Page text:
There was one thing I noticed this time that I didn't before. You say "their gifts"...the squirrel was ripped in two. I don't know how I missed it before because you reinforce it with "I fear this babe's been torn asunder", but now that I notice it I like how it adds to the duality of the poem. The speaker wrestles with the idea of good/bad actions, good/bad intent, and here are two dogs with two pieces of squirrel.
    "I am certain that there are two things in life which are dependable: the delights of the flesh and the delights of literature. I have had the good fortune to enjoy them both equally." -Nagiko, The Pillow Book

  7. #17
    Banned Martin's Avatar
    Join Date
    Jul 2004
    Location
    In the fire
    Posts
    405
    Quote Originally Posted by Foxee View Post
    The point that man will assault maliciously as opposed to the dogs instinctive (even innocent) reasons for attack, is near the center of the idea of the poem, though.
    That idea is what for me is tacked on in the end. For can we really make such a distinction? Compare say a fox to North American Indians - the fox will kill off all the hens and take one or two to eat. The Indians will kill only to the extent of what they need. Who is most malicious then, the instinctive fox or the thoughtful Indians?

    For me the last line seeks to show that humans can be evil intentionally, but to differentiate humans from animals in that regard, is quite a hard argument to pull off. Scientifically and philosophically I'd say it wouldn't hold up, but spiritually it might. Though when I read the poem, I'm more reminded of humans ability to feel compassion rather than being malicious, why I think the ending is trying too hard to assert such a point.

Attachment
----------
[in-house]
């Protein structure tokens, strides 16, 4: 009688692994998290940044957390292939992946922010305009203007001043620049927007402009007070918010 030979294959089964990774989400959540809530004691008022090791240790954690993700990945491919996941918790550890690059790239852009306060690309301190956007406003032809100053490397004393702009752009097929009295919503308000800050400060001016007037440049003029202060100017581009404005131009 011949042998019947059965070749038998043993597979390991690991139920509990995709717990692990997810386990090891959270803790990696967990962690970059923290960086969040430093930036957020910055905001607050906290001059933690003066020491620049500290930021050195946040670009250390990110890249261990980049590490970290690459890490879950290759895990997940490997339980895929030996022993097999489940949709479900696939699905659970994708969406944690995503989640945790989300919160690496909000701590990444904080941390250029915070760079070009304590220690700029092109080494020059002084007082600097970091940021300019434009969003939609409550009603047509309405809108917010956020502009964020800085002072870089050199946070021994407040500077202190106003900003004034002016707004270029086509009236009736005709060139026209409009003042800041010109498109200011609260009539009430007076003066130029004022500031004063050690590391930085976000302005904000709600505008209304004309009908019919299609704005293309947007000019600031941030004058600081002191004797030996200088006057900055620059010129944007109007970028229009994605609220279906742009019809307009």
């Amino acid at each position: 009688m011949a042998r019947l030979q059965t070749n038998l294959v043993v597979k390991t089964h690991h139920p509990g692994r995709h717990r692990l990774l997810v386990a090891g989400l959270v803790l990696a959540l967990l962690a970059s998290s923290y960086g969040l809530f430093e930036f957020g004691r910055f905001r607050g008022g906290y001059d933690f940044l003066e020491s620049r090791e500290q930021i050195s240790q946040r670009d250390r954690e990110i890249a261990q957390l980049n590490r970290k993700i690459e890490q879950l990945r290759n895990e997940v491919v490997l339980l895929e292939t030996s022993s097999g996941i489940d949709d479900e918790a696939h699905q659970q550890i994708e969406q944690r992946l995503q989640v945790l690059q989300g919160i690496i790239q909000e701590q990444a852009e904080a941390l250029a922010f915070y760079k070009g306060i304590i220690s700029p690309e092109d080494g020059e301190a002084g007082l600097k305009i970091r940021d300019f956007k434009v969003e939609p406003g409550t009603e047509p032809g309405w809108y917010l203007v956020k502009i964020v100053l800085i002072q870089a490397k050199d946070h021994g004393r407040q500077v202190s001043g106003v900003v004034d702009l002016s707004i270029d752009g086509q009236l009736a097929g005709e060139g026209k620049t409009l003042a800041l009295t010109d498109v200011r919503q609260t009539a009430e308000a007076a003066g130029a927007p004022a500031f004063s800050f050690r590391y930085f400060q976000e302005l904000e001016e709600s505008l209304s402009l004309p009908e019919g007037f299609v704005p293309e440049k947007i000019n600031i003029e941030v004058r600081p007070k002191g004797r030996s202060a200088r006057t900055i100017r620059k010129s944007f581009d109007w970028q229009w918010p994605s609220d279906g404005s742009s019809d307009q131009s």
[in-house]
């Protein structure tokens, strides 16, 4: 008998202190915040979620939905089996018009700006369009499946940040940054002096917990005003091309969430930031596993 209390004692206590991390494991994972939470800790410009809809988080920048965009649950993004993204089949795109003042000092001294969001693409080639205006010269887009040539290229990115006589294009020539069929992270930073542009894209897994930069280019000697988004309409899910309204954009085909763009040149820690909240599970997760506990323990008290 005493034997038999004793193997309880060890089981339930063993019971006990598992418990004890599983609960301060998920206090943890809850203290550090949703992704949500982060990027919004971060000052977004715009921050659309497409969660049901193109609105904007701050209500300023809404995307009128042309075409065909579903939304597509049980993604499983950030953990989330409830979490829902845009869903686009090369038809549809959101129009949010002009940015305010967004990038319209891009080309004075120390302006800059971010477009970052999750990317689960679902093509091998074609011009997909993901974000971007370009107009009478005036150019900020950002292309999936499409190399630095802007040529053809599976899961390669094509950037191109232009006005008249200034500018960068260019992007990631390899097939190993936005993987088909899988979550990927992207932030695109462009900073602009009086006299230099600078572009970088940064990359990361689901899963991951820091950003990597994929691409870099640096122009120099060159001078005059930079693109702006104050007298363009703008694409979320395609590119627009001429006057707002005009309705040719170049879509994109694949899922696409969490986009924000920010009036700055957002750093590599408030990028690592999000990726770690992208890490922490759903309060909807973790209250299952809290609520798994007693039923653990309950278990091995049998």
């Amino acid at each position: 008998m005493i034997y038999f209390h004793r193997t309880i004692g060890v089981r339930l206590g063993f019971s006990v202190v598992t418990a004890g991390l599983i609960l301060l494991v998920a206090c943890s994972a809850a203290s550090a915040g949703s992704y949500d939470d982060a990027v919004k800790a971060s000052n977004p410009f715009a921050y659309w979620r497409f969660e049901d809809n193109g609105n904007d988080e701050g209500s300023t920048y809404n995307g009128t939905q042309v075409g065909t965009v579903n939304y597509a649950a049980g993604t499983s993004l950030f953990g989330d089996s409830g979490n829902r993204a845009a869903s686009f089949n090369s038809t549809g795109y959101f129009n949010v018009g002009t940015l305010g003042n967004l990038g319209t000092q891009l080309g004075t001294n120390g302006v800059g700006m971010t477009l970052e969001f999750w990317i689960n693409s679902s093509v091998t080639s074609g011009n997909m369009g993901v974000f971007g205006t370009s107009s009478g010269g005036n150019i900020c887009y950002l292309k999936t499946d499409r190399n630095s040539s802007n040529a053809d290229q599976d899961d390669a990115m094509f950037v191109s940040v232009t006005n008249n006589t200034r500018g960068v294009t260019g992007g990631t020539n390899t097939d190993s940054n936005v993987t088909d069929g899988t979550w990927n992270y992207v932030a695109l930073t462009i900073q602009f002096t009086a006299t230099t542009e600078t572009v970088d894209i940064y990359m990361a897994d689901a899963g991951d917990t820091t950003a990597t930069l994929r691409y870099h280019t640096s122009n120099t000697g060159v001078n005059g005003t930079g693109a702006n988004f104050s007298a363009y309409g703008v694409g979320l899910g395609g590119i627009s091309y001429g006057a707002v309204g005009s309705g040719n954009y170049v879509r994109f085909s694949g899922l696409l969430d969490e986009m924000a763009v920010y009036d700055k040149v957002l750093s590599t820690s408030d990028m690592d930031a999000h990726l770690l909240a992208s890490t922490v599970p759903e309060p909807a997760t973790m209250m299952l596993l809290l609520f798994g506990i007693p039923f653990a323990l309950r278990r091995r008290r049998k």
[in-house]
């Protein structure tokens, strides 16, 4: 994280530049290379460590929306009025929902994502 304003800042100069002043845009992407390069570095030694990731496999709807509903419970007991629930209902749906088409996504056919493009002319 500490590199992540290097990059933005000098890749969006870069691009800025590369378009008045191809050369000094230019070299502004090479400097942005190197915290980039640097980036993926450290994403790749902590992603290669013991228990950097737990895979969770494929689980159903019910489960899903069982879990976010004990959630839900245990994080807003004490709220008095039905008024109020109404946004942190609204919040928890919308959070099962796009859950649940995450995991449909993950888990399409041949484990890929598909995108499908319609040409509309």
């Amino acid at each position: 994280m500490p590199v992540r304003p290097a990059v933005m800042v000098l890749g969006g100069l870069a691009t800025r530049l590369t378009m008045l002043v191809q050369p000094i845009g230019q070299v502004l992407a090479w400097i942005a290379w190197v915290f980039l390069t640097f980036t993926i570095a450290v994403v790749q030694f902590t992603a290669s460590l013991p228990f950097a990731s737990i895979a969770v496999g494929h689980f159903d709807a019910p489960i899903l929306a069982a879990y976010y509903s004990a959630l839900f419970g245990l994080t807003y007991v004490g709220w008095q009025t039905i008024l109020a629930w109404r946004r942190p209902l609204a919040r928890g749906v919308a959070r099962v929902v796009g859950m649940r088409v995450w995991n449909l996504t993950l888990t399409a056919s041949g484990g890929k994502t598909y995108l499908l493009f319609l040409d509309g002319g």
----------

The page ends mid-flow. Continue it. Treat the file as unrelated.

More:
8. #18
    Patron Foxee's Avatar
    Join Date
    Oct 2006
    Location
    In a hammock strung from two stars.
    Posts
    7,725
    Blog Entries
    3
    Actually, no, it's pretty much accepted that animals lack the ability to reason that humans have. I think, though, that we've both made our points here and Gumby can decide from there.
    Hidden Content in the Daily Dose of Dialogue

    The good and bad of publishing: Hidden Content

  9. #19
    Banned Martin's Avatar
    Join Date
    Jul 2004
    Location
    In the fire
    Posts
    405
    Quote Originally Posted by Foxee View Post
    Actually, no, it's pretty much accepted that animals lack the ability to reason that humans have. I think, though, that we've both made our points here and Gumby can decide from there.
    But that was not my point. My point was if that distinction between reasoning and instinct ultimately makes someone more evil, malicious or intending to assault...

  10. #20
    Patron Foxee's Avatar
    Join Date
    Oct 2006
    Location
    In a hammock strung from two stars.
    Posts
    7,725
    Blog Entries
    3
    And that would be a terrific thing for the debate thread, would it not? The input into the poem here has been more than adequate for Gumby to decide what direction to take.
    Hidden Content in the Daily Dose of Dialogue

    The good and bad of publishing: Hidden Content

Page 2 of 5 FirstFirst 12345 LastLast

Bookmarks

Posting Permissions

  • You may not post new threads
  • You may not post replies
  • You may not post attachments
  • You may not edit your posts
  •  
This website uses cookies
We use cookies to store session information to facilitate remembering your login information, to allow you to save website preferences, to personalise content and ads, to provide social media features and to analyse our traffic. We also share information about your use of our site with our social media, advertising and analytics partners.